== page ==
Beginner’s Guide to Photography

You may be wandering why I am including this guide to (film) photography in a blog about CAD software. To master 3D computer rendering, a firm foundation in photography can be an asset. Whether you are taking digital photographs of the site to use as a background for your computer model, or setting up the rendering options in your rendering software, an understanding of film photography will provide a strong background for correctly configuring all of the different options you may have available. Or you may just want to dig out that old 35MM camera.

The following is from an old text file (1989) that I have on my computer. I am not the original author. I am posting it here for general information only. I have lost track of where it came from. If anyone can identify the author of this, or if you are the author, please let me know so I can give you credit. If the author objects to my posting this, I will gladly remove it.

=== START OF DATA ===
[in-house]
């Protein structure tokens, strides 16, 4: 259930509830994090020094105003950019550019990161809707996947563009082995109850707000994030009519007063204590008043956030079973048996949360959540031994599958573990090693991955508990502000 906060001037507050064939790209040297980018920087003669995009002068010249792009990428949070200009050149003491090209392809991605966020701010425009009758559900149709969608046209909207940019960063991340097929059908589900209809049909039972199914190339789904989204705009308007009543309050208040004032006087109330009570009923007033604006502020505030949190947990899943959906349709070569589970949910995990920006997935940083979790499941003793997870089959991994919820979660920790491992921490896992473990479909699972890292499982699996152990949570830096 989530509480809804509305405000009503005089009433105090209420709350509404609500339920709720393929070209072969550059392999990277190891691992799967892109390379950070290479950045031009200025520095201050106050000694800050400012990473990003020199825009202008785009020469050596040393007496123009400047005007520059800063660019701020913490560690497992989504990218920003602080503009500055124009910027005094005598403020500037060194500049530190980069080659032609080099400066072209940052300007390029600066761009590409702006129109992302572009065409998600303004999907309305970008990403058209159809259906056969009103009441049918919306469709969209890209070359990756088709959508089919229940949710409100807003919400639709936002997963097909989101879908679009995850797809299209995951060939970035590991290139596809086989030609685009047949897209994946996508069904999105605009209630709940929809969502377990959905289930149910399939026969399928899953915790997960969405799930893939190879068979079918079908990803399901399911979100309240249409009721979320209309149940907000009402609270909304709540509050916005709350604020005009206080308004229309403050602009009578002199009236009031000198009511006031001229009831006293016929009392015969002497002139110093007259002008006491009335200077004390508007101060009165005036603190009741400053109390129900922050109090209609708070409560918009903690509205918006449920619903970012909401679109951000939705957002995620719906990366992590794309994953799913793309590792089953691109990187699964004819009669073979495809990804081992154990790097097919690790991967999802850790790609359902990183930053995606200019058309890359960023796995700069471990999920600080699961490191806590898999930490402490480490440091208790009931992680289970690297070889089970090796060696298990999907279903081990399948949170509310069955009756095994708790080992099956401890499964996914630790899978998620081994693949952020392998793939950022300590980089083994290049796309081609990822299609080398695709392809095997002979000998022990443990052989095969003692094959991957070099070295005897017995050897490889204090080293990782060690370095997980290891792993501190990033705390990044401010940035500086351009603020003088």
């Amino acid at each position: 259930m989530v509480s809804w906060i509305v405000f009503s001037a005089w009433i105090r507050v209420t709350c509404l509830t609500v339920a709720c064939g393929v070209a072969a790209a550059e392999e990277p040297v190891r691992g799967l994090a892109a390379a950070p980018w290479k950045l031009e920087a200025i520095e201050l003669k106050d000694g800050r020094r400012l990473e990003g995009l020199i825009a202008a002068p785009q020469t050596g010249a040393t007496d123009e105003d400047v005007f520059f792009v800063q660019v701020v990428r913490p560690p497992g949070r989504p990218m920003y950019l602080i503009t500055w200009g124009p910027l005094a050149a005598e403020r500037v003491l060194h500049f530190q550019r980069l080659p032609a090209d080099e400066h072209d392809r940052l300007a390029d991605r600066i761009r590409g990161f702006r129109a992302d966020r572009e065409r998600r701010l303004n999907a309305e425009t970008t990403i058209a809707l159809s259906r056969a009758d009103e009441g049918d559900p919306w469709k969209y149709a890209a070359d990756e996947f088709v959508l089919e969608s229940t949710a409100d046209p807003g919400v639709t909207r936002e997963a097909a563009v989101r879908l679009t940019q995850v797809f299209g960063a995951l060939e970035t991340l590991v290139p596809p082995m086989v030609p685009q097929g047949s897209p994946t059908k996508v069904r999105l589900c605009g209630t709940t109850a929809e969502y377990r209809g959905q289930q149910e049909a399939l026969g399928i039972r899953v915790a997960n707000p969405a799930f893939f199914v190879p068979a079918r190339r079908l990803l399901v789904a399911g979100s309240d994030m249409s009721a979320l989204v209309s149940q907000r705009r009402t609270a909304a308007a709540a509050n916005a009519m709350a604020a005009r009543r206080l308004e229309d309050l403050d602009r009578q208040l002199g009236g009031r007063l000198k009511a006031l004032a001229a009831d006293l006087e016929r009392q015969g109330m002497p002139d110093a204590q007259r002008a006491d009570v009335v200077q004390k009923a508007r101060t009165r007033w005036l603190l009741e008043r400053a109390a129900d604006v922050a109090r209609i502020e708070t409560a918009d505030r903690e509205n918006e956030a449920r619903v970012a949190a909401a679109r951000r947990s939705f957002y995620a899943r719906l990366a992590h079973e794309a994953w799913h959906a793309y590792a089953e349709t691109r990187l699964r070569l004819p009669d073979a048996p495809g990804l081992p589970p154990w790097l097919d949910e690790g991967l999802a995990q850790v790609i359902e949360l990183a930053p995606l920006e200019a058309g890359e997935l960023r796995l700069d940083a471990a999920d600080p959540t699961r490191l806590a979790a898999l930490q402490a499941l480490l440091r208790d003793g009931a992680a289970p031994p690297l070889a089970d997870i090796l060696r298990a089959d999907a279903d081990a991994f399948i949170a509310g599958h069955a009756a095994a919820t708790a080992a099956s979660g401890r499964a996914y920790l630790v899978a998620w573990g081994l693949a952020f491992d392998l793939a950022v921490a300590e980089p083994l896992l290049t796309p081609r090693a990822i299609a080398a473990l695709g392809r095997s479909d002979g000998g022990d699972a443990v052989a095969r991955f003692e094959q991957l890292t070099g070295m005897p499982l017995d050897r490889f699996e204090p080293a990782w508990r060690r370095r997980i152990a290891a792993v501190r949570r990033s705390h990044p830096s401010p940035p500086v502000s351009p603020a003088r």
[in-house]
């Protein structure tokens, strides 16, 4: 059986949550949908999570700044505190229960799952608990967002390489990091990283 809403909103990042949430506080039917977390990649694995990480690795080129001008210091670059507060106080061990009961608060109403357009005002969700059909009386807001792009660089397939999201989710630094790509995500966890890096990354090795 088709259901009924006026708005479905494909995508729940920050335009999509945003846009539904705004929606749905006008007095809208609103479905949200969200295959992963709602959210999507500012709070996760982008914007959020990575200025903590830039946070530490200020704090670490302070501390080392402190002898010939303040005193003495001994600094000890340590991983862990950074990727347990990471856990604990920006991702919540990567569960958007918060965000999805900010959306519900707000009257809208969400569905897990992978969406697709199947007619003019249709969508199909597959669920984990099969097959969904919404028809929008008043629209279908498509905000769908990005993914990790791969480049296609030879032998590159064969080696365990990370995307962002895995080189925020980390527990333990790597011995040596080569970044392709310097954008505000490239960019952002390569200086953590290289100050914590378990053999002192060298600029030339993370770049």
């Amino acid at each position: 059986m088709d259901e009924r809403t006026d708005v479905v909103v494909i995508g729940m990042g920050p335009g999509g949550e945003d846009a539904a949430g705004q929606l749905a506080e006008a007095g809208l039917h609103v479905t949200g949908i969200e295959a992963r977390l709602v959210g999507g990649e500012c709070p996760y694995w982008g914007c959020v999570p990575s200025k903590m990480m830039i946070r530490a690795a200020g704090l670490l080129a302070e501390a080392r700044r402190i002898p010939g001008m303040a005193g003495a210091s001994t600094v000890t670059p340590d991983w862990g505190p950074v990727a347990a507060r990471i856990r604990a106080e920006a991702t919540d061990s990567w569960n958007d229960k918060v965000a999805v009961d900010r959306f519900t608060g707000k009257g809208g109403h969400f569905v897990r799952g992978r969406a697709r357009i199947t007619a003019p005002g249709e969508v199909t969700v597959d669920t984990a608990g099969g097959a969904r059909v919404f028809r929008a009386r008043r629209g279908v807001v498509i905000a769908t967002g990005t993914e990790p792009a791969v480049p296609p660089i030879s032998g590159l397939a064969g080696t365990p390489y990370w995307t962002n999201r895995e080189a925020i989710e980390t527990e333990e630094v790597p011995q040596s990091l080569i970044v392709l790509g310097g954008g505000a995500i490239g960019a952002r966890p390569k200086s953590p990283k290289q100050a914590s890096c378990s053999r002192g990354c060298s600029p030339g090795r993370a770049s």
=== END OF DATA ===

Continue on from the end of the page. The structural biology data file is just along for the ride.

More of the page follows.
With print film you create a negative which is projected in an enlarger to create the print, which is actually a “positive.” As you expose the film to light in the camera a chemical reaction causes the film to become darker. The darkest areas in the subject come out as the lightest areas in the negative because that part of the negative is receiving less light.  The brightest or lightest areas in the subject come out as the darkest areas in the negative because that part of the film is receiving more light during exposure. With slide film, also called “reversal film,” you do not make a negative; you make the positive slide directly; the slide film in the camera is developed and mounted for projection. A slide is actually a “film positive,” also called a “transparency.”


When you press the shutter-release button:

  1. The mirror goes up.
  2. The aperture in the lens shuts down, unless it is set forwide open.
  3. The shutter opens, exposing the film to light.
  4. Then the shutter closes, the aperture re-opens and themirror comes back down.